Mitch Stringer-USA TODAY Sports

With so much uncertainty with the 2021 NFL salary cap, the cost for the franchise and transition tags are just as muddy. Over The Cap is estimating the franchise tag for defensive end Yannick Ngakoue will run about $17.75 million. Having already used the franchise tag on outside linebacker Matthew Judon last season, doing it again is expected to cost around $20 million. This is truly the first problem with Baltimore even looking at the franchise tag this offseason. With the salary cap expected to drop for the first time in over a decade, the Ravens don't have a ton of money to spend this offseason. Using the bulk of their cap space on the franchise tag would severely limit the team's ability to address other needs. With no definitive salary cap or franchise tag numbers announced yet, planning beyond using the tag is near impossible right now.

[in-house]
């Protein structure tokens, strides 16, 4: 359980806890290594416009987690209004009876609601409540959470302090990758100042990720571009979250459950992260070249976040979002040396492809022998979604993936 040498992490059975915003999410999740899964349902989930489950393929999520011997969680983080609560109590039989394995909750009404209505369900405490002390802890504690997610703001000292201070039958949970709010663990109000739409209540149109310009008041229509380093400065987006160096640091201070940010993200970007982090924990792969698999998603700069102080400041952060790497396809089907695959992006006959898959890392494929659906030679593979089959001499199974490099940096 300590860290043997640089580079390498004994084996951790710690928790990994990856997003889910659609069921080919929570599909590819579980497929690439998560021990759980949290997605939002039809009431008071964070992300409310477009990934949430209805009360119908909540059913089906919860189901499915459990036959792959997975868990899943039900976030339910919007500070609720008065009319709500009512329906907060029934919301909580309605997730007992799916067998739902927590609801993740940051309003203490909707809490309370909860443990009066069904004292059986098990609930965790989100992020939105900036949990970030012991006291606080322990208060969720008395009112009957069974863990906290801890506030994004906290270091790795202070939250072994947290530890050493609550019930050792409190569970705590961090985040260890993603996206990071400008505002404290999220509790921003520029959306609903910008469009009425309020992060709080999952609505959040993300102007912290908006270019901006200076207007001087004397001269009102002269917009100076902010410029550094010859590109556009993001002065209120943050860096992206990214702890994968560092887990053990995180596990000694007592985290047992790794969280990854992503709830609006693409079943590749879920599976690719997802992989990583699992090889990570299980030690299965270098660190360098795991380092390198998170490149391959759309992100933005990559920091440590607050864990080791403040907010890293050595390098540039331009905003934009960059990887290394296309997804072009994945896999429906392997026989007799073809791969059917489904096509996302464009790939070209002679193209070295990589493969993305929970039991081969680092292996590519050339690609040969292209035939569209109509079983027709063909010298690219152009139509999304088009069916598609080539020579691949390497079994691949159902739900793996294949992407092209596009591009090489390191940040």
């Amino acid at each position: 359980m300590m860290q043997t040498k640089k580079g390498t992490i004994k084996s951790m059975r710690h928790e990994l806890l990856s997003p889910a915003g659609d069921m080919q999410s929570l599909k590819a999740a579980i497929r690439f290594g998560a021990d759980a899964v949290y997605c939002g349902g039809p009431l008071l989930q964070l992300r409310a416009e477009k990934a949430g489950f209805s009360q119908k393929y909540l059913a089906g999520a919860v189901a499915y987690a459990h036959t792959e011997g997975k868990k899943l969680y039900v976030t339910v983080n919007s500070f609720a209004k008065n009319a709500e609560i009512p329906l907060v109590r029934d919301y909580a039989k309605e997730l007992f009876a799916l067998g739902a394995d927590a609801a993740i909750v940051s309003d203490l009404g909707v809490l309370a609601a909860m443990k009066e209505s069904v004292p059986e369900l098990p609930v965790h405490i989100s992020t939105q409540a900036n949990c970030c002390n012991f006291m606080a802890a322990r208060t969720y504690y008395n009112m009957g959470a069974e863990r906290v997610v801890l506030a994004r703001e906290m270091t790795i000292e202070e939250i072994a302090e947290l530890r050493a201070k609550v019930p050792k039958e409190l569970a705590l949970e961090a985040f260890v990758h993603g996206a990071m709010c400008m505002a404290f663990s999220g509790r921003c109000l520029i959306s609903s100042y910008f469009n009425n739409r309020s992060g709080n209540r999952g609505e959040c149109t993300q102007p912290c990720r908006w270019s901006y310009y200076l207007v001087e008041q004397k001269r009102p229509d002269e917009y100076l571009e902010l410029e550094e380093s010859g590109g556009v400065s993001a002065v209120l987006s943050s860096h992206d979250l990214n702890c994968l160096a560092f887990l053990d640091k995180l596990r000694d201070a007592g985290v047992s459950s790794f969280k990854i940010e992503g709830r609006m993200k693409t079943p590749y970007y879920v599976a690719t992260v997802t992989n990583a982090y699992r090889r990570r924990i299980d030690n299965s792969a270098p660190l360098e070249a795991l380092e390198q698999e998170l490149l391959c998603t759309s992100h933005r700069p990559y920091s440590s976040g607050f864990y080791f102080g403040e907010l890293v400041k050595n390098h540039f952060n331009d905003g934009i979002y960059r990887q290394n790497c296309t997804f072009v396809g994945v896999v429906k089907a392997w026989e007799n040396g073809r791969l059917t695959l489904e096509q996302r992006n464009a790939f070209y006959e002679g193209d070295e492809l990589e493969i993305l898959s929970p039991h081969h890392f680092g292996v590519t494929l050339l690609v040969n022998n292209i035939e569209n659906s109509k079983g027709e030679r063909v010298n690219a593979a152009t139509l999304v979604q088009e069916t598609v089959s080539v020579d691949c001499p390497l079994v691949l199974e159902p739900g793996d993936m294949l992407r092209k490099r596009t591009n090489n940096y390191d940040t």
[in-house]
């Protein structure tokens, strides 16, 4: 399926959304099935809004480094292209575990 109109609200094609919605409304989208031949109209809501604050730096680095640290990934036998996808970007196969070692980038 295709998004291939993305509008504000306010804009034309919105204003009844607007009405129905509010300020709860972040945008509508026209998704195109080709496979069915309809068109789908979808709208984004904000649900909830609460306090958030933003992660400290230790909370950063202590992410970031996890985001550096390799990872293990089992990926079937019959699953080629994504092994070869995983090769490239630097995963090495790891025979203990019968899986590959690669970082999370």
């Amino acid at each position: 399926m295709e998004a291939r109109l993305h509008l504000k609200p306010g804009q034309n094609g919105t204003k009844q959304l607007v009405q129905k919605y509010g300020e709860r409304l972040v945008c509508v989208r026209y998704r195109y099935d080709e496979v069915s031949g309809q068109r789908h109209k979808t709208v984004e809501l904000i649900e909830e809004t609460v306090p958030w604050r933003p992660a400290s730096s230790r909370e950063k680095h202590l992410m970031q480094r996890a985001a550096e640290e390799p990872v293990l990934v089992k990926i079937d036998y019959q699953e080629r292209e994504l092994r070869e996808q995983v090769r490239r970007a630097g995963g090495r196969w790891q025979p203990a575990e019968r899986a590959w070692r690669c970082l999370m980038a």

Production:

Trevor Ruszkowski-USA TODAY Sports